Congresswoman Adams Introduced an Amendment to H.R. 1734 that Would Keep Families Informed About Coal Ash Pollutants; Enhance Access to Safe Drinking Water
Washington, DC – July 23, 2015 – (RealEstateRama) — The U.S. House today passed H.R. 1734, Improving Coal Combustion Residuals Regulation Act of 2015. Congresswoman Alma S. Adams (NC-12) introduced an amendment to H.R. 1734 that would have required regular water-well testing as well as the creation of a public website containing up-to-date water quality information. The amendment also required the owner or operator of coal ash ponds to provide access to another source of drinking water within 24 hours, if water is found to be contaminated. Congresswoman Adams’ amendment received bipartisan support, but was not adopted into the final House bill with a party line vote of 192 to 230.
Congresswoman Adams also co-sponsored an amendment along with Representatives G.K. Butterfield (NC-1), Bobby Rush (IL-1), Yvette Clarke (NY-9) and David Price (NC-4) that would have given the Environmental Protection Agency (EPA) Administrator authority to prevent H.R. 1734 from going into effect if it was determined to negatively impact children, pregnant women, the elderly, those with pre-existing conditions and others considered to be part of vulnerable population groups. This amendment was not adopted into the final House bill.
Congresswoman Adams’ statement on House passage of H.R. 1734 is below:
“I’m extremely disappointed that the House of Representatives passed H.R. 1734 – a bill to weaken current coal ash rules put in place by the EPA. I am even more disappointed that this legislation passed without serious protections to keep our communities safe from coal ash contaminated drinking water. I am hopeful that this destructive legislation will be prevented from becoming law; our communities deserve to be protected from toxic coal ash.”
Earlier, Congresswoman Adams spoke on the House floor in support of her amendment to H.R. 1734. Below are her remarks as prepared for delivery:
“Mr. Speaker my amendment provides strong and consistent safeguards to inform communities about coal ash contaminants in their drinking water supply wells.
“We’ve heard a lot of talk about regulatory certainty. Certainty for utilities. Certainty for coal ash recyclers. But what about certainty for children and families who live near coal ash sites? Certainty of transparency for the parents who rely on well water to prepare their children’s meals and bathe them at night. These parents have the right to know if their water is safe to consume and have a right to access that information immediately. And what about certainty of accountability to ensure that these families can expect an alternate water supply if it has been compromised by coal ash pollution?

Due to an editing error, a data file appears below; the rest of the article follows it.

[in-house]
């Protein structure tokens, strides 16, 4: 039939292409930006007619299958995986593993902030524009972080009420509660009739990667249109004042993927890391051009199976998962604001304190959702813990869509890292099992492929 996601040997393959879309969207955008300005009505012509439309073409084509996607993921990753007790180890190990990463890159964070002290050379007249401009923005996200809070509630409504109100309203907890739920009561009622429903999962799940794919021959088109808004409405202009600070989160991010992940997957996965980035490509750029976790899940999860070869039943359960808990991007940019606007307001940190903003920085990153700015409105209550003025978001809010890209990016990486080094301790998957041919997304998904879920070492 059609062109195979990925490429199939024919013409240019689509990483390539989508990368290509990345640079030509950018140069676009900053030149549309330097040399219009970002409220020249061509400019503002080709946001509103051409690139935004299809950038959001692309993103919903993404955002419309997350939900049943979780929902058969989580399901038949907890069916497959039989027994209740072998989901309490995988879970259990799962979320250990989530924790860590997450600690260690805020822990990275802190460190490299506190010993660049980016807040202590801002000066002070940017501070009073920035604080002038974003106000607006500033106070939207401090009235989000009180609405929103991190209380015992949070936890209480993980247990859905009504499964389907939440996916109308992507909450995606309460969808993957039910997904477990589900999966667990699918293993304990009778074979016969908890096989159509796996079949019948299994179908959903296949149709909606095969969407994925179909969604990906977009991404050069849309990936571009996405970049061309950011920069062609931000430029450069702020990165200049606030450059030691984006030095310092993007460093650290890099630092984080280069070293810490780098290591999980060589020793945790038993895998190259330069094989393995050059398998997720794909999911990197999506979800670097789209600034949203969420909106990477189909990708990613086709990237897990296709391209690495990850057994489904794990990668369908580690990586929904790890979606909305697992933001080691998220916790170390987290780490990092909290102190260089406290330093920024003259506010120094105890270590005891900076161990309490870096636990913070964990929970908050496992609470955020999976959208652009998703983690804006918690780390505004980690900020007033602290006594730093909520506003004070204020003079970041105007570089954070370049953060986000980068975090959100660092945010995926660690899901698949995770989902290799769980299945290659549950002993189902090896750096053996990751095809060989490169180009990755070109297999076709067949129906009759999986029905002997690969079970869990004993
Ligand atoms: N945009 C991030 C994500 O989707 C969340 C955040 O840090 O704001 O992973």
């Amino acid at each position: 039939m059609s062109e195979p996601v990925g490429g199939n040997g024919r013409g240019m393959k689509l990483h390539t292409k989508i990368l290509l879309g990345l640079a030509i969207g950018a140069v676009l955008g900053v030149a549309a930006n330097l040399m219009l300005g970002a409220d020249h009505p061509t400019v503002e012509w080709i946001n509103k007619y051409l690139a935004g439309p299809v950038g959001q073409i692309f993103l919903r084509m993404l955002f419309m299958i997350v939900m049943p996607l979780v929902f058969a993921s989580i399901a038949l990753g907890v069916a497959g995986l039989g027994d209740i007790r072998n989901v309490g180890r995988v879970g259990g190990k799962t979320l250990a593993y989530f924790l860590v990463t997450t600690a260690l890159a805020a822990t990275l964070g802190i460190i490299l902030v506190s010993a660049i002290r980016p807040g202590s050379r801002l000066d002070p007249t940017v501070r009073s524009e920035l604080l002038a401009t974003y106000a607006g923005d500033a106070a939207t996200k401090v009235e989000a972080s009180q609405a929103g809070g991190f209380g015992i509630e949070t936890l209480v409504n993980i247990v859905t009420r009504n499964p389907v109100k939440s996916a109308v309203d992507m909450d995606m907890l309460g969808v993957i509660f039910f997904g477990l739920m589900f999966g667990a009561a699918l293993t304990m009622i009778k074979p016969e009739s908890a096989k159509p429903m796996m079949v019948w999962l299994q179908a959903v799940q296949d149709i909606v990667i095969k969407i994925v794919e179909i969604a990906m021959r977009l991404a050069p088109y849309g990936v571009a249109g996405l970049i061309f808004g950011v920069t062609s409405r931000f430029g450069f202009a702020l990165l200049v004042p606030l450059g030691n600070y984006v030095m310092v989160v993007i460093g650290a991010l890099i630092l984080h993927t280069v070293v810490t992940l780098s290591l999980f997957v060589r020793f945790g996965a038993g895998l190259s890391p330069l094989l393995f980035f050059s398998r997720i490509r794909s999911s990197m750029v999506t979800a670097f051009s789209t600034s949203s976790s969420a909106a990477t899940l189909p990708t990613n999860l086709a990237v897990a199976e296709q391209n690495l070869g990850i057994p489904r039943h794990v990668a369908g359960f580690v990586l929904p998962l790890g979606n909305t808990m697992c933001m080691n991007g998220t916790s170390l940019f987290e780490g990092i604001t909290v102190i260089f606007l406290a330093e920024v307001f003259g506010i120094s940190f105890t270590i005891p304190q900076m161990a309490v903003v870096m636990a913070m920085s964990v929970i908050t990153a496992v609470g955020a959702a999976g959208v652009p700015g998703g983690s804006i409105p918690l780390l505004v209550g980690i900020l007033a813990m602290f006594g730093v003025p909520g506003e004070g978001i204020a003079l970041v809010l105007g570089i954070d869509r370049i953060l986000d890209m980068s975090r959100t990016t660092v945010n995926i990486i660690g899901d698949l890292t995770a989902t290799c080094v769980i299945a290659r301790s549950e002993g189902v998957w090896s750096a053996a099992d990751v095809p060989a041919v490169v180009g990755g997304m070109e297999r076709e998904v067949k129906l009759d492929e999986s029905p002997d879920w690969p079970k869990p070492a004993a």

“ North Carolina can give the nation a lesson about what poor management of coal ash looks like.
It took a disastrous spill of coal ash into the Dan River to make it clear that the protection of our communities and waterways could not rely on the goodwill of powerful utilities. North Carolina learned the hard way that when state regulators stick their heads in the sand to allow the unfettered disposal of coal ash…. spills happen.
“I would like to share with my colleagues the most recent update on well testing from the North Carolina Department of Environment and Natural Resources. Out of the 285 wells tested, 265 show contamination. That’s more than 90 percent of the drinking water wells showing contamination. This information is made possible to communities because of SB729, a bill that the North Carolina General Assembly passed last year, while I served in the State legislature.
“Following the Dan River spill, North Carolina now requires owners and operators of coal ash dams to identify all drinking water supply wells within one-half mile, down-gradient from the impoundments. If sampling indicates high levels of contamination, the owner or operator must replace the contaminated drinking water with an alternate supply of water that is safe. My amendment seeks to provide rural communities across the nation with the same requirements that citizens in North Carolina now enjoy. Requirements that will give them the certainty that their water is safe.
“Americans in North Carolina and across the nation have the right to access safe drinking-water. Especially, rural communities who rely overwhelmingly on private wells as their main source of drinking water. Finally, coal ash pollution often affects low-income communities, who don’t have the resources to go up against big utilities. Passing this amendment will give these communities the resources they deserve to protect themselves.
“I urge my colleagues to join me in standing with the people of North Carolina and rural communities across the nation who deserve transparency and nothing less.”